Iíve gone on the
record as stating that that XFL was a bad idea, a bad use of the
money gained from their IPO, and an eventual profit drain that
will cause shareholders to force WWFE to drop the league.
After one week, Iím a little more open-minded.
Iím not quite converted.
But Iím there enough to come up with three reasons why
I think the XFL will end up a long-term (anything longer than
three seasons) success. Of
course, since Iím not fully on the bandwagon, Iíll balance
it out with three reasons why it wonít work.
YUP, THIS IS THE
GREATEST DAMN THING EVER
Theyíve delivered what they promised
They said theyíd have
new rules, designed to make the game more hard-hitting.
They said thereíd be hot cheerleaders in skimpy
outfits. They said
thereíd be a new television presentation, with all-access
coverage that never has been shown before.
On all of those points, the XFL has delivered. With a few weeks worth of execution to iron the bugs out, I
think the production will go smoothly.
The camera angles are strange to an experienced football
fanís eye, but again, with some time for the producers to see
what works and what doesnít, itíll be just fine.
The on-field camera is a stroke of genius.
Expectations arenít incredibly high
NBC isnít looking for
their own NFL, something to dominate the sports world and take
America by storm. Vince
McMahon isnít looking to take over a new industry, at least
not that heíll admit. Itís
just something to entertain on Saturday nights and Sunday
afternoons, while there isnít any other football and
basketball and hockey are in second-half lulls before the
Costs are controlled
This is the big point
from my perspective, the deal I didnít know that was going to
separate the XFLís operation from other sports leagues that
have started up over the last thirty years.
Nobody got paid from the time they signed their contracts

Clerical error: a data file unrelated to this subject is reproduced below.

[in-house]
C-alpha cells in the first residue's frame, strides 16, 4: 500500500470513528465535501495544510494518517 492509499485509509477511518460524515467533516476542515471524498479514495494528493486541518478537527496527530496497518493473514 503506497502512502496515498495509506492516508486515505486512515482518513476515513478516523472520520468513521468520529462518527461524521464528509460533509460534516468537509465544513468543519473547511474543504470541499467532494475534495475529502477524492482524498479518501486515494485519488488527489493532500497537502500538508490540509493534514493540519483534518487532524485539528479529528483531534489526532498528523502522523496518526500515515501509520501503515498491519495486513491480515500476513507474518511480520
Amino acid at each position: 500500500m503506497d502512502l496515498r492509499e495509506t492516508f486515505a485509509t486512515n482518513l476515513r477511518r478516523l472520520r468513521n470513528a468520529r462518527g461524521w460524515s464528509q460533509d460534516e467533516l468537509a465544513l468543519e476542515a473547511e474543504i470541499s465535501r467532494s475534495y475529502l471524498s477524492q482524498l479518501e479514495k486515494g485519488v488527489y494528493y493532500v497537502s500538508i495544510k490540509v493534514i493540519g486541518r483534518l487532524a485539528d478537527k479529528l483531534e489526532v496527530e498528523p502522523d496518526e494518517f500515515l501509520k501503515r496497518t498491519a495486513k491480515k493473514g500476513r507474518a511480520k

until last Saturday. It
may be incredibly unfair when compared to guaranteed salaries in
other sports, but it fits right in line with the old ďyou
donít work, you donít get paidĒ mentality of professional
wrestling. The most
anyone can make at this is approximately $100,000, and thatís
the quarterback for the championship team.
Every other league (from the old WFL to the current Major
League Soccer) have fallen into the same trap, where in order to
draw attention to themselves, they sign name-brand players for
money that puts them way over budget.
If they can draw 20,000 fans a game at $25/ticket,
thatís half a million per game, which more than covers the
costs of all personnel for both teams.
GET YOUR SOUVENIRS NOW,
CAUSE THE FAT LADYíS WARMING UP
They canít play
I mean, they really
canít play. Some games were close, some werenít, but none of them had
anyone who would make a football fan want to tune in.
What the NBA has sold so well in the David Stern era is the athletic ability of the performers.
Every sport needs to sell the fact that their audience
can tune in to see great athletes doing things nobody else can
do. The quality of
play in the XFL will most likely improve as the season goes on,
but these will always be players who have not only been rejected
by the NFL, but also like the World League and most likely Arena
Football as well (both of whom pay better than the XFL).
I don't go out of my way to watch minor-league baseball
and high-school basketball, and I wonít do it for bad
They canít entertain
Ah, but you say, ďZog,
you dope, Vince McMahon has never sold athletic competition.
He sells entertainment.Ē
So letís look at the XFL players as entertainers.
When the Las Vegas Outlaws introduced themselves on the
field, most of them stumbled through that five seconds of camera
time. They had an
extended promo for Ryan
Clement, complete with double-entendre talking cheerleader
babe, and he staggered through it.
Nicknames on the backs of jerseys belong in fraternity
intramural leagues. The idea of trash talk may appeal to some, but thereís only
been a handful of athletes in the history of competition who
were regularly entertaining with it.
None of those men are currently on XFL rosters, nor will
be in the near future. Sideline
and locker room mics picked up coaches and players at their
sports clichťd or jargon-packed worst.
If this is sports entertainment, what weíve got is a
promotion filled with guys who talk like Hardcore Holly.
Theyíre a square peg in a round hole
herein lies my initial beef.
They arenít good enough at competition to be pure
sport, not good enough at the other stuff to be sports
The XFL is just in the middle enough to alienate large
sections of both of their target audiences.
I donít believe thereís a big crossover between
ďwatch anythingĒ football fans and wrestling fans.
If there was, thereíd be bigger swings in the Monday
Night ratings depending on what game was on and what PPV we were
Without a solid core audience, all thatís left is a
group of folks tuning in for the hype.
And as good as Vince McMahon is at hype, that wonít
carry the kind of ratings and attendance expected from the XFL
on a long-term basis.